Last week, Nick Cardillo and I discussed the impossible crime on screen, at the end of which he casually asked about Jonathan Creek like I’d be able to condense my thoughts into a pithy bon mot and not obsess about what I’d missed out for the next 30 or 40 years. Instead, we’re back to discuss the series as a whole today.Continue reading
In the early days of this blog, to indicate my tastes, I brazenly avowed that certain authors were unlikely ever to be reviewed here; bang in the middle of that list, fresh from disappointments with his short fiction, was Dashiell Hammett. Even in the throes of castigation, however, I acknowledged the “dense and amazing” plotting of his debut novel Red Harvest (1929), which had a startling effect on this young man when finding my feet in the genre in the early 2000s. And then Nick Fuller’s recent review of that book — linked below — did to its reputation what the Continental Op does to Personville herein, and my interest in revisiting it was well and truly piqued.
Another six tales of intrigue from aboard cruise liner the Maurevania, with ship’s surgeon Dr. John Fabian keen to baffle and then elucidate us from his eponymous quarters.Continue reading
Here’s an oddity to begin with: the cover of my Penguin edition of The Death of a Millionaire (1925) by G.D.H. and Margaret Cole — a scan of the actual copy I read shown left — omits the opening article, but the title pages and all the internal pages include it. This may be deliberate, since it’s about the only mystery connected with this title that will confound any readers, the central scheme being frankly transparent to the modern eye — even if it may have caused sensation in 1925. However, the book as a whole is so very enjoyable, occasional facetiousness aside, that I can’t really hold this against it.
Another tranche of seeming impossibilities from John Dickson Carr’s radio series Cabin B-13, tales of murder and bafflement told by Dr. John Fabian, ship’s surgeon aboard the Maurevania.Continue reading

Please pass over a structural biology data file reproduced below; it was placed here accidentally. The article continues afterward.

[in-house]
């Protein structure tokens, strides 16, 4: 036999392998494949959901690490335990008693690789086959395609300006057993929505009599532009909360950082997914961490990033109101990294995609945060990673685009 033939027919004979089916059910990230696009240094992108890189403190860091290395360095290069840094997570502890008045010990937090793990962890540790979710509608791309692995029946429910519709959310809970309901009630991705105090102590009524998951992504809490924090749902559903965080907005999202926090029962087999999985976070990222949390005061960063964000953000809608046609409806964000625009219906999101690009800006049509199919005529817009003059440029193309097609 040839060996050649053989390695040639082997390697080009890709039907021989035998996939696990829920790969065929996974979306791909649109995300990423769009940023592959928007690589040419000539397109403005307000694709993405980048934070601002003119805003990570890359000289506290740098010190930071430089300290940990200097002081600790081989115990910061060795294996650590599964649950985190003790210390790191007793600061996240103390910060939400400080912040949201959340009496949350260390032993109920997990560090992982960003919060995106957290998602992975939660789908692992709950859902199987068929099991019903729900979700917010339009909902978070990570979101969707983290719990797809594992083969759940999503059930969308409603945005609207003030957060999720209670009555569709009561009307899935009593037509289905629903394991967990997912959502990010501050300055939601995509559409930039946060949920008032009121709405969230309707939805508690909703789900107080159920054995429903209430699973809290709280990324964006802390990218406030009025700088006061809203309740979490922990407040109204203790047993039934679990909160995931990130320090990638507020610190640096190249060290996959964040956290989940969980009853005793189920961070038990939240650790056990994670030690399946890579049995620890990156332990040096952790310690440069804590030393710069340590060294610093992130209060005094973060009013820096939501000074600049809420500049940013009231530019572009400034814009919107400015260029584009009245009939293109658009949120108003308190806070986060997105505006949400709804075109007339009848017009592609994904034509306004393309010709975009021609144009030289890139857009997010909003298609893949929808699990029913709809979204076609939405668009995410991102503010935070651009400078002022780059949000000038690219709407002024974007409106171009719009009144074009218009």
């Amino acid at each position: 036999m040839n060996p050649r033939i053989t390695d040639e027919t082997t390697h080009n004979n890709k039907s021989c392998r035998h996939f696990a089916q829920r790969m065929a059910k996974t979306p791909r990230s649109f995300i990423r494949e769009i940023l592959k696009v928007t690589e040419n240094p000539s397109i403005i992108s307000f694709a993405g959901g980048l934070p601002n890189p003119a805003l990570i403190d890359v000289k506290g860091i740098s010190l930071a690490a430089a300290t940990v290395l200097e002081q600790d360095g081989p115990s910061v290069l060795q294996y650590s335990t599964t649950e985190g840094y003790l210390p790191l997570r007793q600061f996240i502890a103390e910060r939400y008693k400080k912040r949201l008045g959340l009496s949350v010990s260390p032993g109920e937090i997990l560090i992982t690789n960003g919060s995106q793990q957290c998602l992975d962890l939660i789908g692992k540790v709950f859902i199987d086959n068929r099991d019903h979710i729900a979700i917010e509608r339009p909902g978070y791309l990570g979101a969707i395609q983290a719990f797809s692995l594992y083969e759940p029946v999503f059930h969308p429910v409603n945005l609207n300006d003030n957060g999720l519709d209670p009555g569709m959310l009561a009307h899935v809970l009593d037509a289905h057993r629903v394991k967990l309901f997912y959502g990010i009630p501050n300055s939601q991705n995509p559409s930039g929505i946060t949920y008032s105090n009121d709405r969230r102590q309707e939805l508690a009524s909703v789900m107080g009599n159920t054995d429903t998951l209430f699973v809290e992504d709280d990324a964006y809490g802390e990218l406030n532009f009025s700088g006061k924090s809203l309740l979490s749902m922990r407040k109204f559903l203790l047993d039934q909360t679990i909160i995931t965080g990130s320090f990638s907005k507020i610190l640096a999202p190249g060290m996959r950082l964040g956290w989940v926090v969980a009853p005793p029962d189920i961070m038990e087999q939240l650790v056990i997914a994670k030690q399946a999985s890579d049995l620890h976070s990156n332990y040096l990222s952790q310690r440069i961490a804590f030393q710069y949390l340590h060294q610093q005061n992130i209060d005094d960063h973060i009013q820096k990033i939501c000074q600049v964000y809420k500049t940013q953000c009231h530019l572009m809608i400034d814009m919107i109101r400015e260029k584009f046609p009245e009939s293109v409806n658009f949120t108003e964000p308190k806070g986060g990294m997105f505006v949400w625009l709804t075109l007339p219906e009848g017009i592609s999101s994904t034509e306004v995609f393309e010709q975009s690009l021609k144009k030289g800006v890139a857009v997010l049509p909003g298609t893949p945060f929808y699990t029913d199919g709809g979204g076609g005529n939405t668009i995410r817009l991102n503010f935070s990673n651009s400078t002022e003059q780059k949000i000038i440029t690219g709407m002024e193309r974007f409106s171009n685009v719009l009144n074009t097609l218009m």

Let’s revisit a classic, shall we?Continue reading
Those of us who love a mystery that actually provides clues, hints, indications, and pointers towards a solution we might have had a chance of anticipating were we canny enough have found much to enjoy in the recent career of Anthony Horowitz. Magpie Murders (2016) contains a piece of audacious clewing up there with the best the Golden Age had to offer, and its sequel Moonflower Murders (2020) is rich in such matters. And the Daniel Hawthorne novels, in which a fictionalised version of Horowitz plays Watson to Hawthorne’s vaguely mysterious Holmes, have been less traditional, but no less clever in how they’ve misdirected.
It is perhaps unsurprising, given the impact of John Dickson Carr’s radio play ‘Cabin B-13’ (1945) from the series Suspense, that a series of mystery and suspense plays should take that title when Carr returned to radio work. Unrelated to that original beyond apparently using the same ship — the Maurevania — as a framing device, the two series of Cabin B-13 (1948-49) nevertheless comprised half-hour problem-of-the-week plays in the same vein, related by ship’s surgeon Dr. John Fabian from his eponymous quartersContinue reading
I’m as surprised as you to see a new episode of my In GAD We Trust podcast, especially as I said on Thursday that there was unlikely to be one this weekend — well, okay, perhaps a I’m little less surprised than you, since I (sort of) planned, recorded, and (sort of) edited this, but you get the idea. However, on Thursday everything (sort of) came together and I was able to record this almost in one take and so here we are.Continue reading